Two Major Shows of Hiroshi Sugimoto Photography in Paris and London
When it comes to most photographs, one of its most important elements is time. They require it, capture it, and preserve it, just like they do with another significant aspect: memory. The two could be considered most palpable in the work of Hiroshi Sugimoto, whose visions and technique continue to be reflected through impeccable visual results. Known for his photographs, the Japanese artist also works with sculpture, installation and most recently architecture, and some of it will now be on display across two venues in two big cities; courtesy of Marian Goodman Gallery his most famous series of images will be the subjects of their spaces in London and Paris this fall.
Hiroshi Sugimoto is certainly most recognized for his mesmerizing Theaters, and the London branch of Marian Goodman Gallery will now present Snow White, a selection of works from the series. The works, which depict mostly abandoned and drive-in theaters in Europe and America, began as an experiment in 1978, when the artist used long exposures to capture thousands of moving images onto a single frame of film. Thus, the final picture contains a gleaming, pure white screen surrounded by darkness or barely visible surroundings of the theater which it belongs to. For this occasion, Hiroshi Sugimoto will also reveal the titles of the many movies he captures in the series, for the first time ever.
Also on view are the Abandoned Theaters, former grand halls of music and film which have fallen to decay. Sugimoto began photographing the most recent locations in 2014, starting with several Italian Opera Houses, such as the Palladio-designed Teatro Olimpico in Vicenza and the Teatro all’Antica in Sabbioneta.
At Marian Goodman Paris, on the other hand, there will be Surface Tension, a collection of images from Hiroshi Sugimoto’s Seascapes series taken from the 1980s until today. Here, each surface of the seas portrayed is unique, characterized by the weather, atmosphere and the illumination of the sun or the moon, and tells their story of the past and the present. What connects all these images, however, is the perfectly balanced composition between the lower half, where the sea is, and the upper half, occupied by the sky.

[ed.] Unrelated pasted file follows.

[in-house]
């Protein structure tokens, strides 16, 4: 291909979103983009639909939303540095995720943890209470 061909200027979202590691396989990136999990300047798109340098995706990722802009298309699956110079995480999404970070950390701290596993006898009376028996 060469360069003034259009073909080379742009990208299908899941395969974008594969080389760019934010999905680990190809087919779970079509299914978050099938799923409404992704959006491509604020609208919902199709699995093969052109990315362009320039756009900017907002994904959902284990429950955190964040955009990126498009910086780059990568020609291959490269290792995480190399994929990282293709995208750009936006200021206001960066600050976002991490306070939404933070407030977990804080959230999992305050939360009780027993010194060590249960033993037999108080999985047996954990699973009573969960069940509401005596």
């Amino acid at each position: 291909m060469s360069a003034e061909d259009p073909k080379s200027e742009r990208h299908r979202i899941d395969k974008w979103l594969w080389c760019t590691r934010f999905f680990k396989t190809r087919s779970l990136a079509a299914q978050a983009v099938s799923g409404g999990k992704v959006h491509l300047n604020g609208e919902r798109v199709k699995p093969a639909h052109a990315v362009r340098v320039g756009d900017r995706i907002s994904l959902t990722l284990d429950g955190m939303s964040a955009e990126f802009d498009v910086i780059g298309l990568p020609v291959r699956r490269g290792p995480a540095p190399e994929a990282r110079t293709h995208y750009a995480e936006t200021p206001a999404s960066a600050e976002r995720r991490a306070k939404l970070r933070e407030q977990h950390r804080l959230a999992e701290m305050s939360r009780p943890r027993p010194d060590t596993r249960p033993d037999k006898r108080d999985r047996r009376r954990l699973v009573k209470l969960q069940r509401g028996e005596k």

Aside from the photographs, the Parisian public can also see Hiroshi Sugimoto’s Five Elements, a series of five sculptural works which take the form from a traditional pagoda. Each shape has a representational meaning, referring to the Buddhist cosmological doctrine of Five Universals – the square is the earth, the globe is water, the pyramid is fire, the semi-globe is air, while a teardrop is emptiness. Staying true to his seascapes, the artist embedded one in each piece.
Hiroshi Sugimoto at Marian Goodman Gallery
Snow White opens at Marian Goodman Gallery in London on October 26th with the opening reception between 6 till 8 pm. A new limited edition book, of the same title and published by Damiani, will be launched at Librairie Marian Goodman, Paris, on the 28th of October from 5.30 to 6 pm, before the opening reception at the gallery. The artist will be present. In Paris, Surface Tensions will be on view from October 28th, with the reception from 6 to 8 pm as well. Both exhibitions will remain on display until December 22nd, 2017.
Featured images: Hiroshi Sugimoto – Paramount Theater, Newark, 2015. Gelatin silver print, Neg. #36.002. Image: 47 x 58 3/4 in. (119.4 x 149.2 cm), Frame: 60 11/16 x 71 3/4 in. (154.2 x 182.2 cm). Edition of 5 (20220); Salle 37, Palais de Tokyo, Paris, 2013. Gelatin silver print, Neg. #279. Image: 47 x 58 3/4 in. (119.4 x 149.2 cm), Frame: 60 11/16 x 71 3/4 in. (154.2 x 182.2 cm). Edition of 5 (20218); N. Pacific Ocean, Ohkurosaki, 2013. Gelatin silver print, Neg. #582. Image: 47 x 58 3/4 in. (119.4 x 149.2 cm), Frame: 60 11/16 x 71 3/4 in. (154.2 x 182.2 cm). Edition of 5 (20192); Kegon Waterfall, 1976. Gelatin silver print, Neg. #00.001. Image: 47 x 58 3/4 in. (119.4 x 149.2 cm), Frame: 60 11/16 x 71 3/4 in. (154.2 x 182.2 cm). Edition of 5 (20200). © Hiroshi Sugimoto, Courtesy Marian Goodman Gallery.